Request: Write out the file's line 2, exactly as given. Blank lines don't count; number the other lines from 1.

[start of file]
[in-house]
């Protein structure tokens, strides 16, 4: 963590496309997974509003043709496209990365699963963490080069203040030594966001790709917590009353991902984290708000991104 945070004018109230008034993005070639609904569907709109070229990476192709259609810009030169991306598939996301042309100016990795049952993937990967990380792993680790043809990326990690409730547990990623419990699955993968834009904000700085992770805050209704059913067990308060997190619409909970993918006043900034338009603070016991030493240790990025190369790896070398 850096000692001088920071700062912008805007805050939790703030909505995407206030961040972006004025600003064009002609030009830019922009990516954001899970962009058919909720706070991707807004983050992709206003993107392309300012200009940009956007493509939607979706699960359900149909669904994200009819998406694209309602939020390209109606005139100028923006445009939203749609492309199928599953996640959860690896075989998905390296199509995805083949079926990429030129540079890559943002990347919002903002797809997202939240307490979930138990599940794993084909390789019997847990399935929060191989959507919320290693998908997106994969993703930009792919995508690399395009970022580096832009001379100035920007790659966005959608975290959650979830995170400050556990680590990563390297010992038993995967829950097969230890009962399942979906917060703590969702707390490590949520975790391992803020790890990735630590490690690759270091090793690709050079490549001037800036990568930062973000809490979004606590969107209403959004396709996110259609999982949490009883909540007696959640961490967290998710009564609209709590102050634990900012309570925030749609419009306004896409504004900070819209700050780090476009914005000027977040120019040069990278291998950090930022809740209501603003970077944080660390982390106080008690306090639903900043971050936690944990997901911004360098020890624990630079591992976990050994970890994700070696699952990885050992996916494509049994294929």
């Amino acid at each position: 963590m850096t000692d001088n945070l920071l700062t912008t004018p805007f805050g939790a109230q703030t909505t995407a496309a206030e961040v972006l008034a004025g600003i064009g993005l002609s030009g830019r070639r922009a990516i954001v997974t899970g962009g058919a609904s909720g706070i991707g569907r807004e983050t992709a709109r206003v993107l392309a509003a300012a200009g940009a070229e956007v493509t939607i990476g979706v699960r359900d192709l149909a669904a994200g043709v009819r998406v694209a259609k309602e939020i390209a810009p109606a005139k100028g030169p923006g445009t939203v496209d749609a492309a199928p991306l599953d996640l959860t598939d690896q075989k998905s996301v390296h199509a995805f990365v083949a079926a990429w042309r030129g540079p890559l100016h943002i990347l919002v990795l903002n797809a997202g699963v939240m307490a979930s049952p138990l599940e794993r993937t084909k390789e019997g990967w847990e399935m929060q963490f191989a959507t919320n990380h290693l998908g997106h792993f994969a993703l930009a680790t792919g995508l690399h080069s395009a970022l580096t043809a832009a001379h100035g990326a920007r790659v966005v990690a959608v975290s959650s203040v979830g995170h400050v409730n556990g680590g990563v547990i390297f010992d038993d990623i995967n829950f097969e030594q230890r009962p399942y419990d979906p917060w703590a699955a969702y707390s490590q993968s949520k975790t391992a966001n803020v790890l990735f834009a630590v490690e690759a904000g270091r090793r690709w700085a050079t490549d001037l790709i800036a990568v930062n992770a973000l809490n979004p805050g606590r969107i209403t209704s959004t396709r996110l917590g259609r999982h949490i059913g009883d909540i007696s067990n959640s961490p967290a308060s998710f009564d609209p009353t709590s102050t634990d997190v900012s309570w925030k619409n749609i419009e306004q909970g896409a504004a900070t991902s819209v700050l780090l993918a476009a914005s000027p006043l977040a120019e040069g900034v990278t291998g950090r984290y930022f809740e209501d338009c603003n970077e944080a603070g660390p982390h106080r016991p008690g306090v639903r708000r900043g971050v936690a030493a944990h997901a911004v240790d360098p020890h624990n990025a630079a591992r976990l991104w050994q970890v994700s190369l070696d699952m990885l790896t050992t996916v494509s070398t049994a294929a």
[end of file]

């Protein structure tokens, strides 16, 4: 963590496309997974509003043709496209990365699963963490080069203040030594966001790709917590009353991902984290708000991104 945070004018109230008034993005070639609904569907709109070229990476192709259609810009030169991306598939996301042309100016990795049952993937990967990380792993680790043809990326990690409730547990990623419990699955993968834009904000700085992770805050209704059913067990308060997190619409909970993918006043900034338009603070016991030493240790990025190369790896070398 850096000692001088920071700062912008805007805050939790703030909505995407206030961040972006004025600003064009002609030009830019922009990516954001899970962009058919909720706070991707807004983050992709206003993107392309300012200009940009956007493509939607979706699960359900149909669904994200009819998406694209309602939020390209109606005139100028923006445009939203749609492309199928599953996640959860690896075989998905390296199509995805083949079926990429030129540079890559943002990347919002903002797809997202939240307490979930138990599940794993084909390789019997847990399935929060191989959507919320290693998908997106994969993703930009792919995508690399395009970022580096832009001379100035920007790659966005959608975290959650979830995170400050556990680590990563390297010992038993995967829950097969230890009962399942979906917060703590969702707390490590949520975790391992803020790890990735630590490690690759270091090793690709050079490549001037800036990568930062973000809490979004606590969107209403959004396709996110259609999982949490009883909540007696959640961490967290998710009564609209709590102050634990900012309570925030749609419009306004896409504004900070819209700050780090476009914005000027977040120019040069990278291998950090930022809740209501603003970077944080660390982390106080008690306090639903900043971050936690944990997901911004360098020890624990630079591992976990050994970890994700070696699952990885050992996916494509049994294929």